When choosing soybean varieties for the next year, be aware of what varieties have done well on your farm and in the area, and remember to look at multi-year trials, not just one season. The Ontario Soybean and Canola Council (OSACC) will post multi-year trial data  next week at Remember that early order and early pay discounts from seed suppliers are approaching quickly; take advantage of these if you can.

November 3, 2022

November is here and has brought some unseasonably warm and dry weather! Corn and soybean harvest continue as the weather allows.


Corn harvest is anywhere from 40 to 60 per cent complete. Moistures have dropped quite a bit from the start of harvest with all the beautiful warm weather, with some reports of a four to six per cent drop over roughly seven days, which will certainly help with drying costs and ease of harvest.


There are still a few fields of soybeans standing across the province – most in the more northern and eastern regions.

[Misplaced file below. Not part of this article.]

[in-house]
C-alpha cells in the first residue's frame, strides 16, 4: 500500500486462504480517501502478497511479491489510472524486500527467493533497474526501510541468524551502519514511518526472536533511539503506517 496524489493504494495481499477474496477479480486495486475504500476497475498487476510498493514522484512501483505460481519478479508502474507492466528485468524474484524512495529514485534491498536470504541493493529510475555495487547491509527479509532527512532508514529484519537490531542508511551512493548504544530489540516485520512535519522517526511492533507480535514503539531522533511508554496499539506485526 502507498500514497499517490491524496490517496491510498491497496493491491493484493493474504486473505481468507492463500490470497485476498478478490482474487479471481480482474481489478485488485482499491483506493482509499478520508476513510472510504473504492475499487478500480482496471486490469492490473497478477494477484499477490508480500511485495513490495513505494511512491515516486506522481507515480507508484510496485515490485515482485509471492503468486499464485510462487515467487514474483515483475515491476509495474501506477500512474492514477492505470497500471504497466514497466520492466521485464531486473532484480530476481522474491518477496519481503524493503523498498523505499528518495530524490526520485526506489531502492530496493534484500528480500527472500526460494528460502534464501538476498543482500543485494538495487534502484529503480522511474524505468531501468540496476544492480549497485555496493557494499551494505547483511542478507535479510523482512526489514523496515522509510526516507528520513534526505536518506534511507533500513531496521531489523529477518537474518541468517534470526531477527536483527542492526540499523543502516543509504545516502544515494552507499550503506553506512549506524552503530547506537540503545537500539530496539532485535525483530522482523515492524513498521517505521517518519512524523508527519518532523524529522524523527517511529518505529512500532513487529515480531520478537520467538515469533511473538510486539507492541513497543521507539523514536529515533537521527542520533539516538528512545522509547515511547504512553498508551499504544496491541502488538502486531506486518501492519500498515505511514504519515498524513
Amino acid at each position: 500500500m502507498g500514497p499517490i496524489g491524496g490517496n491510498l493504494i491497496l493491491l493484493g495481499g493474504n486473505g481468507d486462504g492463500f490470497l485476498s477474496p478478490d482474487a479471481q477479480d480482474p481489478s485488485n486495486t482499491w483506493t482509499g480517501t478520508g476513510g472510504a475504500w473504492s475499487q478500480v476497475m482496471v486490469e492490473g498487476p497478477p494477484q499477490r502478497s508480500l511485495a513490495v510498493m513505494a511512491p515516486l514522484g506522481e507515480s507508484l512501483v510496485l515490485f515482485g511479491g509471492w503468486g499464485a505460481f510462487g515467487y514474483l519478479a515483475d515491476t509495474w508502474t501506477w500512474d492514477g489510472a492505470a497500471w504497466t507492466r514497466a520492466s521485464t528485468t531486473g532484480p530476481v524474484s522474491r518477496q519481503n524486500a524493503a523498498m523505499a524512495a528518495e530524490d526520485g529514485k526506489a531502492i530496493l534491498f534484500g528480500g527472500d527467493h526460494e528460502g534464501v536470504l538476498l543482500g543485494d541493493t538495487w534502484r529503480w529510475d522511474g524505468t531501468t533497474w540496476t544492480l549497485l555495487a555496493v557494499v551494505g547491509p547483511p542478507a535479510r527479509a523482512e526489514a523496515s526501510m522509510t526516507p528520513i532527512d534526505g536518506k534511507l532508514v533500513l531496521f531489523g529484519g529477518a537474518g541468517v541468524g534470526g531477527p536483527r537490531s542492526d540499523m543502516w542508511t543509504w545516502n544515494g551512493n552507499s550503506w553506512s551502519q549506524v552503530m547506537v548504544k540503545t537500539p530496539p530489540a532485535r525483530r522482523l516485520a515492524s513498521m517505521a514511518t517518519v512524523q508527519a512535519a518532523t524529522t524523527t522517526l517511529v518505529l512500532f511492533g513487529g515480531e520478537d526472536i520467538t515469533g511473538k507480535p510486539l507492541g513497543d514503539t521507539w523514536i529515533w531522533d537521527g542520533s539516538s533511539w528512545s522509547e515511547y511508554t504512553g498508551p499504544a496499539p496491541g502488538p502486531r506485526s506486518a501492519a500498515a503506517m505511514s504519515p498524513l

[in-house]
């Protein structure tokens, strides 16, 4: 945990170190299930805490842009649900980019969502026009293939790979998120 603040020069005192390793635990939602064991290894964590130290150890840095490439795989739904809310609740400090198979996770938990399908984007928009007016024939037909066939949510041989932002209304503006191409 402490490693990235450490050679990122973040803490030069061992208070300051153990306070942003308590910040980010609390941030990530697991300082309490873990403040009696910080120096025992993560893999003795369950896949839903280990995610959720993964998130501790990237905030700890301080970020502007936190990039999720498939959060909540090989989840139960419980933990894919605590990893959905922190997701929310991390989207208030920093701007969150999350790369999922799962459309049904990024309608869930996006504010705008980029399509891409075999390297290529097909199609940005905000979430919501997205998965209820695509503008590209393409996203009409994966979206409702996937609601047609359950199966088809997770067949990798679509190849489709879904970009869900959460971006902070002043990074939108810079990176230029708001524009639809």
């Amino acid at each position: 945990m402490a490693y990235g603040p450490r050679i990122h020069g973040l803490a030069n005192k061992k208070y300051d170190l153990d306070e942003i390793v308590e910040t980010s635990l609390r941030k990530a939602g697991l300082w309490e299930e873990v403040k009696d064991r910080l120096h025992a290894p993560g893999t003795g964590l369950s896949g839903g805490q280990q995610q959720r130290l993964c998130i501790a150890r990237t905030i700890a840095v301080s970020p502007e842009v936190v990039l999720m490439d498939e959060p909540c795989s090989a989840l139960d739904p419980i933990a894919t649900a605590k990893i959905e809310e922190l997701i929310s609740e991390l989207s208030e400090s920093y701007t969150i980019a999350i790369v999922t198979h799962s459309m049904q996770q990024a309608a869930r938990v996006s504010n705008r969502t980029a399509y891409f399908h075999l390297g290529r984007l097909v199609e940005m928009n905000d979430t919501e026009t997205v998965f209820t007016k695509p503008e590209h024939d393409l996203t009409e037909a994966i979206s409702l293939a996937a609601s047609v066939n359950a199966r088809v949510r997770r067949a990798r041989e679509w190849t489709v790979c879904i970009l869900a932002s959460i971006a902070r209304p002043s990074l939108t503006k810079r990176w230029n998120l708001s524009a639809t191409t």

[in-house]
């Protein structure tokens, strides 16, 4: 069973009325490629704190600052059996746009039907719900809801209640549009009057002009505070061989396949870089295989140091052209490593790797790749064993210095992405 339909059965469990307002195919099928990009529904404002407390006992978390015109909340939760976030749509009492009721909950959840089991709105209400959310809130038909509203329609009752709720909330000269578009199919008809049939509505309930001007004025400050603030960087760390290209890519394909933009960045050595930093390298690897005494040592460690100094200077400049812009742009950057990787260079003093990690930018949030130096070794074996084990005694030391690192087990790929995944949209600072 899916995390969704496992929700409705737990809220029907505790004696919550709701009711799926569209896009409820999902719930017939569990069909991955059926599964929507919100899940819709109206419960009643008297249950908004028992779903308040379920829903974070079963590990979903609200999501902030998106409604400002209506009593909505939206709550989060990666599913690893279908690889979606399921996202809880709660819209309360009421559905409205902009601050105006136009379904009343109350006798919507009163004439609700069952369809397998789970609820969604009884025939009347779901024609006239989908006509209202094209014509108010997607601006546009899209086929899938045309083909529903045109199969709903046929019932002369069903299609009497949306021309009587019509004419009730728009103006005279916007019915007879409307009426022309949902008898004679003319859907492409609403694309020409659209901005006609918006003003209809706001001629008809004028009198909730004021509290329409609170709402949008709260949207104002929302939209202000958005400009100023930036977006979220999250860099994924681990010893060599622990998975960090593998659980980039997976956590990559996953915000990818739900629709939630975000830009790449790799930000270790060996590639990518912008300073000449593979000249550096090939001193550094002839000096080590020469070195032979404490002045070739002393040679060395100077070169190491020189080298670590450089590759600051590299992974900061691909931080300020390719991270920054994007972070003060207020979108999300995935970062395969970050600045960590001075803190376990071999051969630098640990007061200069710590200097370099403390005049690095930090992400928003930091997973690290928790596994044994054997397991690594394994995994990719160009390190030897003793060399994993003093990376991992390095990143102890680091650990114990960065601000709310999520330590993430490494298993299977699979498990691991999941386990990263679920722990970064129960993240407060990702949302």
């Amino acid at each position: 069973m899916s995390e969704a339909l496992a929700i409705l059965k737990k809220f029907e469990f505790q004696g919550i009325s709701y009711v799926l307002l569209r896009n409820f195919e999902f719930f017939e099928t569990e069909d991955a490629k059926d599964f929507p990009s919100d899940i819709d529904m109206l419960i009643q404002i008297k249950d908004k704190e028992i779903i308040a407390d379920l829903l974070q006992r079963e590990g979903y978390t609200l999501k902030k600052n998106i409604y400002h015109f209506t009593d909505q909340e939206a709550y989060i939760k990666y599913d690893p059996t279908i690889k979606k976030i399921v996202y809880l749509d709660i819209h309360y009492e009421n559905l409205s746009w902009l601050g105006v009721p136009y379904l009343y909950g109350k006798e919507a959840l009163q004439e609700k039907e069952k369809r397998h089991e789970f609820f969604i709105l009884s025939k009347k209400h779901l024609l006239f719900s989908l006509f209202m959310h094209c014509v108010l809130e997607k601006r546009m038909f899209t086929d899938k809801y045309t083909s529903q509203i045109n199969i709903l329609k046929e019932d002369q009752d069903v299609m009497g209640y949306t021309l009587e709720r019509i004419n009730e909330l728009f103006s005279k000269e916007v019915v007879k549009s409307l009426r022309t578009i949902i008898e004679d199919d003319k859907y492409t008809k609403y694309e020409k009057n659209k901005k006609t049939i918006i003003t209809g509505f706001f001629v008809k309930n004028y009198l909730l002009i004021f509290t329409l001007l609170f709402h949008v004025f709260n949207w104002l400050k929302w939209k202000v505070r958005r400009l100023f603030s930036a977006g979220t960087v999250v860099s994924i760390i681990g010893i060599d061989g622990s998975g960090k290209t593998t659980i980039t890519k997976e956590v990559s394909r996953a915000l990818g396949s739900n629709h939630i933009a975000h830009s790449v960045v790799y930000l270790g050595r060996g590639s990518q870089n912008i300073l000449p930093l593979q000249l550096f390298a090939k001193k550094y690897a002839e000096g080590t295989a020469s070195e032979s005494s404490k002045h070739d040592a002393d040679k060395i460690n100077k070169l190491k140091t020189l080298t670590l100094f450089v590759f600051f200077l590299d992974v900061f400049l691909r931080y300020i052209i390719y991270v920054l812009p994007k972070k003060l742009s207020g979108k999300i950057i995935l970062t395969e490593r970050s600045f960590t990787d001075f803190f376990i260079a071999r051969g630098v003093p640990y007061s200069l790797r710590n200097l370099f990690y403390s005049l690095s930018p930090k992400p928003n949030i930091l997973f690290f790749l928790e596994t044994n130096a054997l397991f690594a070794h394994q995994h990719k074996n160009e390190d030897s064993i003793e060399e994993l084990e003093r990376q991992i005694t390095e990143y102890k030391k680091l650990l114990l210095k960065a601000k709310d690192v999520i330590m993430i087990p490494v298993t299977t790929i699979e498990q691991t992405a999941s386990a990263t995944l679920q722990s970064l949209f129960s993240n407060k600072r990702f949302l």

Wet field conditions have been the main factor for a delay in harvest. Harvesting soybeans when the ground is saturated can cause conditions where soybeans can be mud tagged. According to the Canadian Grain Commission, a soybean completely covered with caked-on mud is considered damaged. Grading factors will apply, and samples with over 2 per cent damage will be downgraded, and over 15 per cent is considered sample grade.

Favourable weather this week has led to some good harvest conditions for soybeans, and many of the remaining fields have been able to be combined or will be soon.